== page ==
There have been so many movies based on fantasy books made in the last five to ten years that I can barely keep track of them. It’s getting to the point where a year doesn’t go by without at least one (if not several) movies based on a book that takes place in “another world” where magic exists and monsters lurk in the shadows. Fantasy movies and vampire movies seem like Hollywood’s favorite cash cow at the moment. “Ink heart” is one of those fantasy movies that came and went for me in theaters and I missed completely. Now watching it on DVD, I feel like it serves its purpose and is an entertaining film, although it adds very little to a genre that is quickly becoming as dusty as the books they are based on. More after the jump:
“Inkheart” is about a young father named Mo who is a Silvertongue, whatever he reads on the page comes to life in the real world. The only problem is that something from our world has to replace whatever fictional thing has come through. When Mo and his wife Resa were reading to their daughter Meggie years ago, Mo unleashed an evil warlord by the name of Capricorn along with hordes of baddies and a fire-wielding cowardly hero Dustfinger. When all these fictional characters came out of the book, Mo’s wife Resa went in. Ever since then he has scoured every bookstore he can find to get a copy of “Inkheart” and read her back out. When he finally does, it brings back Dustfinger who just wants to go home and of course Capricorn and his minions who want to use Mo’s powers for evil and have limitless power in the Earth realm. Adventure ensues with Mo’s Aunt tagging along (played by Helen Mirren); they pick up the author of Inkheart for help, a goofy shut-in played by Jim Broadbent. In the end evil is defeated and everyone lives happily ever after… like they always do in these movies.
This film is a harmless family film that has a decent amount of clever moments and a great cast. I really liked the combination of books and mythical creatures; the flying monkeys for “Oz,” a minotaur, the wolf from “Little Red Riding Hood,” a unicorn… to name a few. Paul Bettany, Helen Mirren, and Jim Broadbent are always fun to watch for me, they bring a gravitas and epic feel to even the silliest roles they play. They have respect for their work and a great sense of fun and it shows in this film. Brendan Fraser does the usual good job as the leading family man in a family film. He’s never really bothered me or amazed me. I’m always left thinking “he served his purpose in that movie, so good job.” He’s almost like the Will Smith of family movies and adventure films with Mummies. Andy Serkis plays a good bad guy and chews the scenery a tad in a fun way that fits the tone of the film. The cast seems to be a bit better than the material they are working with, but nothing stands out as being really bad, just kind of a simple “been there done that, but now it’s got a slight twist” fantasy film.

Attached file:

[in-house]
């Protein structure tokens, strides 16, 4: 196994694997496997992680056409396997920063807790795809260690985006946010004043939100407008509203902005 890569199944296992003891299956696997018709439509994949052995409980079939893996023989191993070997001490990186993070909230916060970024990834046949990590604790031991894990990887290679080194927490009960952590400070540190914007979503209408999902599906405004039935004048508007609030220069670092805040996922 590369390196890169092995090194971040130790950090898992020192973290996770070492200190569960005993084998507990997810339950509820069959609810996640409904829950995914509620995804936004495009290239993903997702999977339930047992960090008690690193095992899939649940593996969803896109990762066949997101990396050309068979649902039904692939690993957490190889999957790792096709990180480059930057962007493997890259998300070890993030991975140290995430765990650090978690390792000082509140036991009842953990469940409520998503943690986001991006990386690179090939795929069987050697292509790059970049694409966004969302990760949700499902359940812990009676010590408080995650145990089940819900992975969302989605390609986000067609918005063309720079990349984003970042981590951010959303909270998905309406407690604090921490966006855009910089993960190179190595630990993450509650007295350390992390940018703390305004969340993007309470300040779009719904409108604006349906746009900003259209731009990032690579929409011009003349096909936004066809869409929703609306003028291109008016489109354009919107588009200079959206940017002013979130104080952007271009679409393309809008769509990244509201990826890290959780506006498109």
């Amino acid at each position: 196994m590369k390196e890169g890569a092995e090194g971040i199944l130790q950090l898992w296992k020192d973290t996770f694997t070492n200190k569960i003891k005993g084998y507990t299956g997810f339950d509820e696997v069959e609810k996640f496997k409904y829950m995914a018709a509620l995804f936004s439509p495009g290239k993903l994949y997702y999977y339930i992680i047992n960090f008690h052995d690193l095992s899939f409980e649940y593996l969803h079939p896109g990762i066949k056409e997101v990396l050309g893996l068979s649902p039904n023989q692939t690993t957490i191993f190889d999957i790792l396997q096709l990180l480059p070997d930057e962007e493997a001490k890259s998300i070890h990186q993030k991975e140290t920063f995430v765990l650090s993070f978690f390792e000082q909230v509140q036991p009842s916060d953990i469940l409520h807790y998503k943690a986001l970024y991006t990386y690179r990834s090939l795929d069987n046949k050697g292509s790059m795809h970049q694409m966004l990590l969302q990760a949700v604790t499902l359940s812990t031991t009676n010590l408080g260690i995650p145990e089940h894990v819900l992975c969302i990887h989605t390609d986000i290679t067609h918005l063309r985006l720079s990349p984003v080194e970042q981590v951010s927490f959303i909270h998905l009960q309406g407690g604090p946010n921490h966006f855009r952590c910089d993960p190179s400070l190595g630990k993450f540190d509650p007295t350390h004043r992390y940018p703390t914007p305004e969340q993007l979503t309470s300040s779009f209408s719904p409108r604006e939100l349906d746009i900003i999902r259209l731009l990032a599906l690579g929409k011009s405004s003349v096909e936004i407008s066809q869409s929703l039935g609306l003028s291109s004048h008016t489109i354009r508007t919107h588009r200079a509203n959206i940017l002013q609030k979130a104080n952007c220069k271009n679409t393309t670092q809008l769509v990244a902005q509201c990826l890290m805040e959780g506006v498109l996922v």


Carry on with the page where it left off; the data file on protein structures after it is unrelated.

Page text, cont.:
Some of the action set pieces are pretty cool; I just wish there were more of them and that they built to a bigger showdown climax. It feels like right when things are going to go down, a quick resolution is reached. I like a little more conflict and battles if I’m going to watch a film of this genre. There is a really great sequence where in order to escape Capricorn’s castle Mo reads the “Wizard of Oz” aloud and a tornado comes tearing through and the end when “The Shadow” appears to do Capricorn’s bidding the CGI looks really cool.
To sum up, “Inkheart” is a simple family fantasy film that is fun to watch, but not something to go run out and tell the neighbors they have to see it. If you have kids, it won’t be one of those where you have to blush at the adult humor and you won’t be bored to tears or feel like you’re being talked down to. “Inkheart” does a good job of telling a simple story and adding some fun new elements to the genre, just not enough to make it a must-see epic fantasy classic.
Eliza Reads to Us: Co-star Eliza Bennett reads her favorite part of the real book “Inkheart” that wasn’t in the film with animations to go with it.
And that’s it??? Couldn’t there be a making-of or something? Oh… wait I’ll bet that’s only if you buy the two-disc edition of course. I’m starting to get really annoyed with the fact that ever DVD comes out with a crappy bare bones edition and then an uber-expensive 2-disc version. Cut your customers some slack and just bring out one version that does the film justice and doesn’t break the bank. I don’t know if there is a 2-disc version of “Inkheart,” but if there is that’s pretty lame.